To the uninitiated, St John Chrysostom can seem daunting, heady at first glance. Yet here we have a collection of homilies that are, together, approachable, engaging, and despite being nearly 1,700 years old, also timely. Nowhere to be found in these works are a sense of pretense or academic exclusivity, rather the words of a caring and concerned father, vigilant for the souls of his flock.
For those of you that don't know my work, it's predicated on the idea of being uneducated, and therefore I am unnaturally averse to anything resembling what I call “Big Brain” literature. My own preconceived notions and bias against the more learned church fathers kept me from reading them at any length for many years more than I care to admit. Now I beg God and all the saints’ forgiveness every day for being such a fool, all the while kicking myself for not embracing such treasures earlier.
This brings us now to the present work. These seven homilies on the rich man and Lazarus serve as a springboard to much-needed words on our human struggle against passive greed and the importance of the poor. More pointedly, the great saint delves deep into the meaning and symbolism of the parable, and uses every possible moment and angle to address and impress upon the congregation (and, by proxy, the reader) the exact points of contention the teachings reveal about the people to which he speaks, as is his modus operandi. No one is safe from his flaming golden words of both reproof and love, and, as you might have guessed, not even the Royal Court is safe from his critique and pastoral admonitions.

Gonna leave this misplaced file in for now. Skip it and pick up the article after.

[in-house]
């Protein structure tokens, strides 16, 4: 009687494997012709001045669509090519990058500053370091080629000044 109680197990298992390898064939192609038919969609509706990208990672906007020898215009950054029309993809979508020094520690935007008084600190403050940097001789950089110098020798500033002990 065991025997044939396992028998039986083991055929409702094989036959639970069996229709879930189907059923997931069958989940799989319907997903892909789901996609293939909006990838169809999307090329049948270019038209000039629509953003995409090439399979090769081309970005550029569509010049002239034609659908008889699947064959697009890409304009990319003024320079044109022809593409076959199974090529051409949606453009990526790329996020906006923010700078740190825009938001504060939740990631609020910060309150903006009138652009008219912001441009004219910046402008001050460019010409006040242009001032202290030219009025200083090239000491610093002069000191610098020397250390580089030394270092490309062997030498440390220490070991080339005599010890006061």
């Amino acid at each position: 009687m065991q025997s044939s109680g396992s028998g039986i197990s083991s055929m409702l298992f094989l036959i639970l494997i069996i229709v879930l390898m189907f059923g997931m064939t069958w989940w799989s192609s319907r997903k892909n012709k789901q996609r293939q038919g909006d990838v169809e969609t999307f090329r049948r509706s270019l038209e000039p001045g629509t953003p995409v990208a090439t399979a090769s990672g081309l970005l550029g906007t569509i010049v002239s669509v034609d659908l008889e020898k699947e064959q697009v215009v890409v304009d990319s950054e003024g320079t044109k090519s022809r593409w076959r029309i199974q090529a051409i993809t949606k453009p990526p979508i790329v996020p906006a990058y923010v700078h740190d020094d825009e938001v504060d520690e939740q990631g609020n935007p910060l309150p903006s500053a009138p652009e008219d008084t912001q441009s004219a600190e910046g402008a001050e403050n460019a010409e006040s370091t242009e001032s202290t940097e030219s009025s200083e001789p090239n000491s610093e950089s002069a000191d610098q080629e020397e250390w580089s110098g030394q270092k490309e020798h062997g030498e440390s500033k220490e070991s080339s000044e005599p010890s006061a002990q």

The bottom of this brief commentary is: they don't call him the golden mouth for nothing. Don't be like me—treat yourself now, and thank God for the words of his holy servant.